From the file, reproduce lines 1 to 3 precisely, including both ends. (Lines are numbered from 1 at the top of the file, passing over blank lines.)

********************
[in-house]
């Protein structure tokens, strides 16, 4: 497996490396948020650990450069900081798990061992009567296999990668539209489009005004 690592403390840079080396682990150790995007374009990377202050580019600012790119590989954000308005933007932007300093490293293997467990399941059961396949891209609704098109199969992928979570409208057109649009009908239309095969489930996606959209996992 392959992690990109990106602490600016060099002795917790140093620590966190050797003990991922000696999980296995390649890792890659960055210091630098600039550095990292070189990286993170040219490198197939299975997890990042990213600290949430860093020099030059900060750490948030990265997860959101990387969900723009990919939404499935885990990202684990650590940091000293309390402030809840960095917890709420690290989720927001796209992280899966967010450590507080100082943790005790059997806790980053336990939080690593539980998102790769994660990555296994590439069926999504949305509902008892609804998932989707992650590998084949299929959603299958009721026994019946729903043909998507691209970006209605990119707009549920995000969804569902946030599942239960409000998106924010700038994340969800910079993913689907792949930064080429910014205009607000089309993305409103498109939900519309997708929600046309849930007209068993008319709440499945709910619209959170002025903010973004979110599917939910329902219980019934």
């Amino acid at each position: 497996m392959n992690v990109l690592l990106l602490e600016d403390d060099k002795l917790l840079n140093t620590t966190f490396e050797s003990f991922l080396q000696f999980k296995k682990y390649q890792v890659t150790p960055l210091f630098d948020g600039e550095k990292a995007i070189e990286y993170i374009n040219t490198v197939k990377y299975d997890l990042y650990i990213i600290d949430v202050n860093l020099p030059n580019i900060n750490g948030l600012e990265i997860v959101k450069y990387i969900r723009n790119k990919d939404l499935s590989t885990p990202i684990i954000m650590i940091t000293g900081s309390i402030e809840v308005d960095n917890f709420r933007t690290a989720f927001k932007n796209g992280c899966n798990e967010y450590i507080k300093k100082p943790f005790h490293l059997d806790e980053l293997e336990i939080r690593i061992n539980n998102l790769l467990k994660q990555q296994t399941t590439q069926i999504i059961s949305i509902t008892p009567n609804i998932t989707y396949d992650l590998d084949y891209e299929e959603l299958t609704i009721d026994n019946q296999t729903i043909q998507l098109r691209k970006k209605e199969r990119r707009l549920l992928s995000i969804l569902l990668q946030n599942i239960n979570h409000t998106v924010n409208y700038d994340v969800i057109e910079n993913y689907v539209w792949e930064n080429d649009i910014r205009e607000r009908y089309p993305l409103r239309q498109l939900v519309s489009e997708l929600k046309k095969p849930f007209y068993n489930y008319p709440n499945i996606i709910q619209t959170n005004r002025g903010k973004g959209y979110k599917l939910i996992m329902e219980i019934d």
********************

[in-house]
């Protein structure tokens, strides 16, 4: 497996490396948020650990450069900081798990061992009567296999990668539209489009005004 690592403390840079080396682990150790995007374009990377202050580019600012790119590989954000308005933007932007300093490293293997467990399941059961396949891209609704098109199969992928979570409208057109649009009908239309095969489930996606959209996992 392959992690990109990106602490600016060099002795917790140093620590966190050797003990991922000696999980296995390649890792890659960055210091630098600039550095990292070189990286993170040219490198197939299975997890990042990213600290949430860093020099030059900060750490948030990265997860959101990387969900723009990919939404499935885990990202684990650590940091000293309390402030809840960095917890709420690290989720927001796209992280899966967010450590507080100082943790005790059997806790980053336990939080690593539980998102790769994660990555296994590439069926999504949305509902008892609804998932989707992650590998084949299929959603299958009721026994019946729903043909998507691209970006209605990119707009549920995000969804569902946030599942239960409000998106924010700038994340969800910079993913689907792949930064080429910014205009607000089309993305409103498109939900519309997708929600046309849930007209068993008319709440499945709910619209959170002025903010973004979110599917939910329902219980019934």
């Amino acid at each position: 497996m392959n992690v990109l690592l990106l602490e600016d403390d060099k002795l917790l840079n140093t620590t966190f490396e050797s003990f991922l080396q000696f999980k296995k682990y390649q890792v890659t150790p960055l210091f630098d948020g600039e550095k990292a995007i070189e990286y993170i374009n040219t490198v197939k990377y299975d997890l990042y650990i990213i600290d949430v202050n860093l020099p030059n580019i900060n750490g948030l600012e990265i997860v959101k450069y990387i969900r723009n790119k990919d939404l499935s590989t885990p990202i684990i954000m650590i940091t000293g900081s309390i402030e809840v308005d960095n917890f709420r933007t690290a989720f927001k932007n796209g992280c899966n798990e967010y450590i507080k300093k100082p943790f005790h490293l059997d806790e980053l293997e336990i939080r690593i061992n539980n998102l790769l467990k994660q990555q296994t399941t590439q069926i999504i059961s949305i509902t008892p009567n609804i998932t989707y396949d992650l590998d084949y891209e299929e959603l299958t609704i009721d026994n019946q296999t729903i043909q998507l098109r691209k970006k209605e199969r990119r707009l549920l992928s995000i969804l569902l990668q946030n599942i239960n979570h409000t998106v924010n409208y700038d994340v969800i057109e910079n993913y689907v539209w792949e930064n080429d649009i910014r205009e607000r009908y089309p993305l409103r239309q498109l939900v519309s489009e997708l929600k046309k095969p849930f007209y068993n489930y008319p709440n499945i996606i709910q619209t959170n005004r002025g903010k973004g959209y979110k599917l939910i996992m329902e219980i019934d």